Tokyo governor gives involuntary permission to marathon venue move

Tokyo governor gives involuntary permission to marathon venue move


Olympics: Tokyo governor reluctantly agrees to film marathon venue
Sapporo was formally approved on Friday as the host of marathon events at next year's Summer Olympics, with the reluctant consent of the Governor of Tokyo, to end a demonstration between the Japanese capital and the IOC where The major event was to be staged.
The IOC (International Olympic Committee) upset some sports organizers last month by saying that the marathon, one of the most prestigious events in any Olympics, will be moved to the northern Japanese city of Sapporo to escape the summer heat of Tokyo.

The statement angered Tokyo Governor Yuriko Koike, who said at the opening of a discussion with the IOC on Wednesday that he still wanted to hold marathon and race events in the capital.
At the request of IOC delegation leader John Coats, the 2020 Organizing Committee, representatives of the Tokyo Metropolitan Government and the National Government held talks on Friday, which has become a very public place.
Koike reiterated at the beginning of Friday's meeting that there had been no change in his sentiments that the race would remain in Tokyo and the IOC's explanation was still not enough.
"But on these points to make the Olympics a success we need to build a positive structure going forward," Koike said.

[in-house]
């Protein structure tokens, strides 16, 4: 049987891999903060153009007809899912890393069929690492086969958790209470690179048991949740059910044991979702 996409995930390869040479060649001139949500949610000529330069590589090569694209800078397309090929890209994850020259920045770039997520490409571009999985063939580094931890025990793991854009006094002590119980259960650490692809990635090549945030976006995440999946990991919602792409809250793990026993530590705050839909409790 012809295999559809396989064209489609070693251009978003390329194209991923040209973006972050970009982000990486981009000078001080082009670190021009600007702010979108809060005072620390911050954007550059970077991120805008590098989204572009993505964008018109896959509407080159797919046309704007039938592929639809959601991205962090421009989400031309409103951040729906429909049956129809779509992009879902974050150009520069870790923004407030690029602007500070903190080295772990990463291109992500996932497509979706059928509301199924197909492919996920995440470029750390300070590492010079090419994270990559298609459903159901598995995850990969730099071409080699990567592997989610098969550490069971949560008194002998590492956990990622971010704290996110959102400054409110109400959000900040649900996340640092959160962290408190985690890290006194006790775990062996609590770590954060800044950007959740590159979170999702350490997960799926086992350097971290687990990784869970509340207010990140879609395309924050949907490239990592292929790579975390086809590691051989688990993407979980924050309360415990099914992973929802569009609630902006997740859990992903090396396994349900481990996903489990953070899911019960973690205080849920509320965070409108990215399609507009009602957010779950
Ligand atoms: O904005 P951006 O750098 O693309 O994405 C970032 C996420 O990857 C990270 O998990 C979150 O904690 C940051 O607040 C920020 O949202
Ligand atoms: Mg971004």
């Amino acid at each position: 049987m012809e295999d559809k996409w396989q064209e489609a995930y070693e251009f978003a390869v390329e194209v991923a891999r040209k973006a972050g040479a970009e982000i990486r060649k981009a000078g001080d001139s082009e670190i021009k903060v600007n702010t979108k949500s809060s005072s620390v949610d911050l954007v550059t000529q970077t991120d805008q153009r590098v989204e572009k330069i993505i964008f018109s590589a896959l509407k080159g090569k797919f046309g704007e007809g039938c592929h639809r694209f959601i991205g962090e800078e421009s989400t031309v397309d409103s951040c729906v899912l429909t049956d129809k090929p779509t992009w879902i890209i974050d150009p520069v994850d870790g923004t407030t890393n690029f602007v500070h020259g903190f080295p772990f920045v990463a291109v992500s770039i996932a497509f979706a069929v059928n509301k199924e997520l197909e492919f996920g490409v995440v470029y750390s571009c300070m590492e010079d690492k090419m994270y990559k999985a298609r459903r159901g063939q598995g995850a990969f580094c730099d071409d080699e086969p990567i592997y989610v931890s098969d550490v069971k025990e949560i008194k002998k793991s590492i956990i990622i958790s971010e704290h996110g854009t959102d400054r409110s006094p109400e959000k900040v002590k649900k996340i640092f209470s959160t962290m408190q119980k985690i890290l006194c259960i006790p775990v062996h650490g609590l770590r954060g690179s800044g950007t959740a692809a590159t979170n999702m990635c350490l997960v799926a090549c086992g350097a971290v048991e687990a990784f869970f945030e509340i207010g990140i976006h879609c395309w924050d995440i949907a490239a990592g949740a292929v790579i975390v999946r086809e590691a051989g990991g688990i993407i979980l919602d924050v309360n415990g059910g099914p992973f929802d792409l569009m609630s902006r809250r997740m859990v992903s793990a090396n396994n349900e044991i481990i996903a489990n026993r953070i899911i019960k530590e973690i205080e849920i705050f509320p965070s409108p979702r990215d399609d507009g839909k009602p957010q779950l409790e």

"I do not agree but cannot delay the decision," he said.
"It's a decision without agreement."
She added that they had agreed Tokyo would not bear extra costs of the venue move but they still disagreed on other points that needed to be worked out.
Coats said they agreed in a meeting on Thursday that the decision to hold the marathon and race walk event was relaxed with the IOC, noting that there would be no other relocation in the future.
"We will proceed as a one-team effort," he said, introducing to planning with host city Tokyo.

In a Wednesday commentary by the organizers of a three-day IOC coordination trip to clarify any plans on the marathon and race walk, organizers said the organizers described it as "outstanding on the people of Tokyo".
He had also vowed not to leave Tokyo without a agreement decision over the events.
Tokyo's temperatures in July and August, when the city hosts the games, will be more than 30 degrees Celsius with high humidity, with the regular inconvenience.
"We felt it would be possible to do something, but our opponent was of nature," said Tokyo organizing committee chairman Yoshiro Mori.
The IOC is determined not to replicate the Athletics World Championship experience in Doha, where the heat and humidity forced many athletes to drop out of the race despite the marathon being held at midnight.
The IOC said temperatures in Sapporo, which will also host football games, are five to six degrees cooler during the day.
Earlier this year, organizers set an early start time of 6 am for the marathon and 5:30 am to avoid the afternoon race.
When Tokyo hosted the Summer Olympics in 1964, they were held in October - no longer an option due to the international sports schedule.
Next year's games are scheduled to run from 24 July to 9 August, with a men's marathon on the final day.

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